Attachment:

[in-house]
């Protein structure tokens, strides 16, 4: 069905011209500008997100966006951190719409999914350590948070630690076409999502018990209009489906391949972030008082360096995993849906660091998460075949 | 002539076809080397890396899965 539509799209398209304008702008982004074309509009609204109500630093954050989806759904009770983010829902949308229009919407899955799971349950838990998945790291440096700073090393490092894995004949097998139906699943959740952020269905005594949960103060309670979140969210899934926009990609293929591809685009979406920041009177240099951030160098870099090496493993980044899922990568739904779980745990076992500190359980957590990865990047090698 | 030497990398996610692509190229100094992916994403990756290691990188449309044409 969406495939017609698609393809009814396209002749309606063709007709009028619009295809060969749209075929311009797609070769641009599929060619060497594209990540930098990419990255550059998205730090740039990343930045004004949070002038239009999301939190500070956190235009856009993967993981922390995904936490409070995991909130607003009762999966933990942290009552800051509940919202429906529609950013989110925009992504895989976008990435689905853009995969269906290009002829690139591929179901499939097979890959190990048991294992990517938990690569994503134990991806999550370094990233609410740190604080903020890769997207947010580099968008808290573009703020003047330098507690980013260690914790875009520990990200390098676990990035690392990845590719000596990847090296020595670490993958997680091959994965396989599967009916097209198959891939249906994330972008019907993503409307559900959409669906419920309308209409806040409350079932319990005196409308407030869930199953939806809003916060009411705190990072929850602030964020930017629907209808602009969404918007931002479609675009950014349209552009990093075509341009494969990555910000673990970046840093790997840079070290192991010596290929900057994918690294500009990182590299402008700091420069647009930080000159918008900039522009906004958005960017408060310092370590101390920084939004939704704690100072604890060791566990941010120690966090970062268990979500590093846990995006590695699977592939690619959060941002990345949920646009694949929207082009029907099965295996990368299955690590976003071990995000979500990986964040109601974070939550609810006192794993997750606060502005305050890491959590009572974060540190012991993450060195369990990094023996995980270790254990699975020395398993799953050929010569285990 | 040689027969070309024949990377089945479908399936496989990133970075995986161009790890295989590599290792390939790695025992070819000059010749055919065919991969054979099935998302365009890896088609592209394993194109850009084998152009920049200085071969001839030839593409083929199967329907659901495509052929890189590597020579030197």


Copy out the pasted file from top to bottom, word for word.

[in-house]
């Protein structure tokens, strides 16, 4: 069905011209500008997100966006951190719409999914350590948070630690076409999502018990209009489906391949972030008082360096995993849906660091998460075949 | 002539076809080397890396899965 539509799209398209304008702008982004074309509009609204109500630093954050989806759904009770983010829902949308229009919407899955799971349950838990998945790291440096700073090393490092894995004949097998139906699943959740952020269905005594949960103060309670979140969210899934926009990609293929591809685009979406920041009177240099951030160098870099090496493993980044899922990568739904779980745990076992500190359980957590990865990047090698 | 030497990398996610692509190229100094992916994403990756290691990188449309044409 969406495939017609698609393809009814396209002749309606063709007709009028619009295809060969749209075929311009797609070769641009599929060619060497594209990540930098990419990255550059998205730090740039990343930045004004949070002038239009999301939190500070956190235009856009993967993981922390995904936490409070995991909130607003009762999966933990942290009552800051509940919202429906529609950013989110925009992504895989976008990435689905853009995969269906290009002829690139591929179901499939097979890959190990048991294992990517938990690569994503134990991806999550370094990233609410740190604080903020890769997207947010580099968008808290573009703020003047330098507690980013260690914790875009520990990200390098676990990035690392990845590719000596990847090296020595670490993958997680091959994965396989599967009916097209198959891939249906994330972008019907993503409307559900959409669906419920309308209409806040409350079932319990005196409308407030869930199953939806809003916060009411705190990072929850602030964020930017629907209808602009969404918007931002479609675009950014349209552009990093075509341009494969990555910000673990970046840093790997840079070290192991010596290929900057994918690294500009990182590299402008700091420069647009930080000159918008900039522009906004958005960017408060310092370590101390920084939004939704704690100072604890060791566990941010120690966090970062268990979500590093846990995006590695699977592939690619959060941002990345949920646009694949929207082009029907099965295996990368299955690590976003071990995000979500990986964040109601974070939550609810006192794993997750606060502005305050890491959590009572974060540190012991993450060195369990990094023996995980270790254990699975020395398993799953050929010569285990 | 040689027969070309024949990377089945479908399936496989990133970075995986161009790890295989590599290792390939790695025992070819000059010749055919065919991969054979099935998302365009890896088609592209394993194109850009084998152009920049200085071969001839030839593409083929199967329907659901495509052929890189590597020579030197």